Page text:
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Handmade Designer Jewellery

Anna McDadeAW2012 is seeing oversized statement pieces becoming firmly entrenched in British wardrobes and ensembles. Mere boxes no longer suffice to hold a girl’s jewellery; nowadays a whole drawer, or chest of drawers is required to house a jewellery collection, such is the growing size of the average neckpiece or bangle.

 

Past seasons’ ‘big’ is now even bigger, but not necessarily bolder; rather ‘cleverer’ or ‘more unique’. There is a strong sense that handmade designer jewellery is here to stay and that consumers are starting to develop an appreciation for artisan crafted jewellery pieces. Small scale studio casting has never been more accessible for independent makers than now, making the design possibilities for bespoke customers even wider.

 

Camali Design

 

 

 

 

 

 

 

 

 Characteristics across the autumn/winter themes are:

-    Other body jewellery. New arrangements in the form of multi-finger rings, ear cuffs and upper arm pieces (to name a few) have become fashion staples over the past few years. Many jewellers are now actively experimenting with new concepts, whilst others are beginning to explore new shapes and arrangements previously tried by other jewellers to see if it will be well received by their customers – how your own clients will respond to new pieces is something that only you will be able to gauge.

-    Oversized earrings in the form of shoulder dusters, hoops and chandeliers. They were big before; now they’re bigger!

-    Oversized handmade designer jewellery statement pieces  - chokers, collars, bibs and cuffs

-    Rings, again, huge and oversized. Cocktails rings have sometimes grown into full scale sculptural affairs.

-    Brooches. We began to see vintage brooches reappearing a few years ago along with the whole retro trend – this season the brooch makes a comeback in its own right.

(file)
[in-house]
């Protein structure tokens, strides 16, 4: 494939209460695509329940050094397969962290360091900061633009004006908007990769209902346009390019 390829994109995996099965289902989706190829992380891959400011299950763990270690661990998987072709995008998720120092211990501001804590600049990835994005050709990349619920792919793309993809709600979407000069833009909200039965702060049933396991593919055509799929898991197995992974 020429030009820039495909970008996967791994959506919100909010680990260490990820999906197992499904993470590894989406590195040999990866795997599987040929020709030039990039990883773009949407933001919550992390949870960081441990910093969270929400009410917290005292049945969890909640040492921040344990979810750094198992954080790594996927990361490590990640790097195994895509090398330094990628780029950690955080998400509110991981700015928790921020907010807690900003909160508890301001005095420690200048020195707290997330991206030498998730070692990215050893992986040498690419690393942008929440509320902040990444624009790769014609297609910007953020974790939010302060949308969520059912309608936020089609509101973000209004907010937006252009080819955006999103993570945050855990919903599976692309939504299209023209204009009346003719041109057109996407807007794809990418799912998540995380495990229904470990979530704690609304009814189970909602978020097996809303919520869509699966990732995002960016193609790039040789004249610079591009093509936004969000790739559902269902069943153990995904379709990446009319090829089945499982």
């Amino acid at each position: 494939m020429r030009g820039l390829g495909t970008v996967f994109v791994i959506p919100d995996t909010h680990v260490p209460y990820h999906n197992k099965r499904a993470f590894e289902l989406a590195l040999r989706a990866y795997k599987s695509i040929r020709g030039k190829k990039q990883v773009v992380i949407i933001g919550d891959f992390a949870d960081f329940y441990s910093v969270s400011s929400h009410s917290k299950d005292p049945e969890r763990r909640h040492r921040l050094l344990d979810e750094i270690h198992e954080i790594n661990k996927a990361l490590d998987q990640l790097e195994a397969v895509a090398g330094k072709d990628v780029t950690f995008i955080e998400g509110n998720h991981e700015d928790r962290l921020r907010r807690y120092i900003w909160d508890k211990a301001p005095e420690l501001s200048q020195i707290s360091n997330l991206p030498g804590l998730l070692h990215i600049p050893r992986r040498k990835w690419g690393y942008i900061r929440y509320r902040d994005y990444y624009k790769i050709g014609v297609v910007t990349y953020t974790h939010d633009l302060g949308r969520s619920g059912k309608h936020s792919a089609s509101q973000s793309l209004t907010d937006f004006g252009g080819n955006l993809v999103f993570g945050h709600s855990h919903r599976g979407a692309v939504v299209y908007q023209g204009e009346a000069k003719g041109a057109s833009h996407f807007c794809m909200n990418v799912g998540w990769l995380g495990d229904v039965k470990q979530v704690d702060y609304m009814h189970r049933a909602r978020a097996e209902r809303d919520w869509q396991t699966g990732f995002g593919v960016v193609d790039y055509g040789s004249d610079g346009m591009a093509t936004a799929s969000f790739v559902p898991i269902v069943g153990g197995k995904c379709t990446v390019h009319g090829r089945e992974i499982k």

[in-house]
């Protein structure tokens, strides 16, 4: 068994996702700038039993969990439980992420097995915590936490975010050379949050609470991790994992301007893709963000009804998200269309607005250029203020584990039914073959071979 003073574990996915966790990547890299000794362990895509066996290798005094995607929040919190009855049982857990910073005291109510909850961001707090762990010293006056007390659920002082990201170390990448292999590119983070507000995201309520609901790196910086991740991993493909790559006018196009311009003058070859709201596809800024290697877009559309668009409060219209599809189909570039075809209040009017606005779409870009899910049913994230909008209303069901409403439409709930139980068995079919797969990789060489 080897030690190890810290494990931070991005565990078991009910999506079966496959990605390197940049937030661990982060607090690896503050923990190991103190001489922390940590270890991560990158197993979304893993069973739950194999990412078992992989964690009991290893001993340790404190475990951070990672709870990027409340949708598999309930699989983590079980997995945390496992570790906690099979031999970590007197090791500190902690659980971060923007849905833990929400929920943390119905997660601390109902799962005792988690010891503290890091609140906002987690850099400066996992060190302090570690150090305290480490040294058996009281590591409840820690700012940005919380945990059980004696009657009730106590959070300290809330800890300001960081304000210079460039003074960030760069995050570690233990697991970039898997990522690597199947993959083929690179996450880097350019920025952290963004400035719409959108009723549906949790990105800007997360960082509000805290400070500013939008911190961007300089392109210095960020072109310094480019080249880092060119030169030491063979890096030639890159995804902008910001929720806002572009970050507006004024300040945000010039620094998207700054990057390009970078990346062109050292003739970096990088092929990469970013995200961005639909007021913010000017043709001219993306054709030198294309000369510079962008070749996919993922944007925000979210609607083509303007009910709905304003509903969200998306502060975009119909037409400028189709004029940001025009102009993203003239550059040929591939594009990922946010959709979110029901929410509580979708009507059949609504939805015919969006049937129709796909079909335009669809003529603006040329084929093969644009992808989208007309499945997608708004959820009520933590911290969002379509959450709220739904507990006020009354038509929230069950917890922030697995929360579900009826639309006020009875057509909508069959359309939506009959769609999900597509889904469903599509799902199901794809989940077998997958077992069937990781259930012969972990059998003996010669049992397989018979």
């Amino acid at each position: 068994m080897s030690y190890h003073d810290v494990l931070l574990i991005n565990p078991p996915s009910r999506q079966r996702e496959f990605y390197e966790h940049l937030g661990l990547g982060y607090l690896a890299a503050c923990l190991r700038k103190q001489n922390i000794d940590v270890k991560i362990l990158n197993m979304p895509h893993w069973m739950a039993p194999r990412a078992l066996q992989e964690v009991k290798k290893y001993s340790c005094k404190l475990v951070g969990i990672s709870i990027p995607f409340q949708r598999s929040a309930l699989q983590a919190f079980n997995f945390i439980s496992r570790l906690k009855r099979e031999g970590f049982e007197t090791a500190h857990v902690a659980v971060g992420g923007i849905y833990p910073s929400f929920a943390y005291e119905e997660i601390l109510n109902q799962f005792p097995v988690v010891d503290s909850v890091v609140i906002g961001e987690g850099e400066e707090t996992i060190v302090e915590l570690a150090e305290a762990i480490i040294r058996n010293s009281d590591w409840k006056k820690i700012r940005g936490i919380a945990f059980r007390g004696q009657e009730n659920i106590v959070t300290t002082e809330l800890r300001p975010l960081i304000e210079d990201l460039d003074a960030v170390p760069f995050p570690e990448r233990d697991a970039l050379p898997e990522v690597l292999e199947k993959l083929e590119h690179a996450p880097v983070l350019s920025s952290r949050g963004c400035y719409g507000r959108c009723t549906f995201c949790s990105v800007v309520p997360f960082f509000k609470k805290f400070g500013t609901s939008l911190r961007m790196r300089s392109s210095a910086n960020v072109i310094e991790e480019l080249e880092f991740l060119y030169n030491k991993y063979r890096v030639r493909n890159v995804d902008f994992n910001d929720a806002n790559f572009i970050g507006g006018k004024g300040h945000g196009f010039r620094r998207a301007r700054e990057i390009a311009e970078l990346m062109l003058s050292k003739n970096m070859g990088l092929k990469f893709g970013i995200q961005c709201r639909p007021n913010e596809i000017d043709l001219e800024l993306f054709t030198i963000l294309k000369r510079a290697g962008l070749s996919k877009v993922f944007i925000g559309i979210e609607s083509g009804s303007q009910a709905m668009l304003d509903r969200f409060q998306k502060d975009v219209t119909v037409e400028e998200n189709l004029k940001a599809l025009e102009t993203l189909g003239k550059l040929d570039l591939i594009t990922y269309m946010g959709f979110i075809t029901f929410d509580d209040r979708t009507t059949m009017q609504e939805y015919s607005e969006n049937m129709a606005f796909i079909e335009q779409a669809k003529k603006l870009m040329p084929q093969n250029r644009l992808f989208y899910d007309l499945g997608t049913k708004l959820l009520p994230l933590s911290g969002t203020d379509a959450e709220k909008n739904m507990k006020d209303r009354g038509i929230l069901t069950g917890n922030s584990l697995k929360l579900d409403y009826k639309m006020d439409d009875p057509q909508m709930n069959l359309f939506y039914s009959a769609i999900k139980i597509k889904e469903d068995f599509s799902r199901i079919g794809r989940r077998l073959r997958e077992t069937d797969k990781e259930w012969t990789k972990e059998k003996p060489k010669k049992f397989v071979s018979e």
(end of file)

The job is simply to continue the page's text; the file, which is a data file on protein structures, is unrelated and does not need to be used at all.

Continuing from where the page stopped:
-    Pearls in various colours, shapes and sizes - always a classic.

-    Bright and bold colour mixes with all the colours of the rainbow in a single vibrant jewellery piece.

 Ruby James

 

 

 

 

 

 

 

And the themes for AW12 are:

-    The colour black is set to dominate this A/W, both for clothes and jewellery, meaning good news for jewellers on two fronts. Black stones, beads and metal finishes will be popular as jewellery components and the predominance of black clothing provides the perfect backdrop for bold jewellery pieces.

-    The spontaneous bohemian look of layered pendants and beads is still popular, although as with other long standing trends, it is always wise to introduce a fresh interpretation with a new season – it gives your customers an excuse for a new purchase.

-    Multi-media jewellery is still sought after, with jewellers becoming ever more inventive with new textures, hues and materials.

-    Vintage jewellery of all eras is still prevalent with many jewellers frequently being approached by clients presenting their own pieces for remodelling.

-    Tribal and Far Eastern design elements are still a strong feature in current designs.

-    Jewels in huge traditional cuts, but increasingly rough cut gems and unusually shaped organic shards of stone.

-    Personalised jewellery has become a widespread staple over the past few years. Customers are still eager to wear that special piece that has sentimental or symbolic significance to them. These items are often lighter and more subtle in design.

-    Bold, ornate jewellery with a luscious meld of design influences, shades and surface treatments. Jewellery artists are getting the chance to explore their creativity and the jewellery buying public seem eager to wear something new.

Stephanie Bates

 

 

 

 

 

 

 

 

 

As with all trends, knowing your clients and having a strategy for reaching new customers is vital. Lifestyles are in flux and shopping habits are adapting with new technologies. Be prepared to market your work on as many different platforms as possible. In the ongoing shift away from high streets, customers are increasingly turning to the internet to find that unique ‘something’ and a plethora of online boutique websites have emerged recently to fulfil this market. They are all carefully curated and styled with the shopper in mind and selling your work through this genre of online retailer may be an option to consider.

If you haven’t already embraced social media for your business, do! Social media sites offer you the chance to communicate directly with your customers enabling immediate feedback on new designs and ideas. Furthermore, research has shown that the SM sites do result in improved sales, with Twitter at the top of the league table. And they’re free……what’s not to like?

Jayne Coulson

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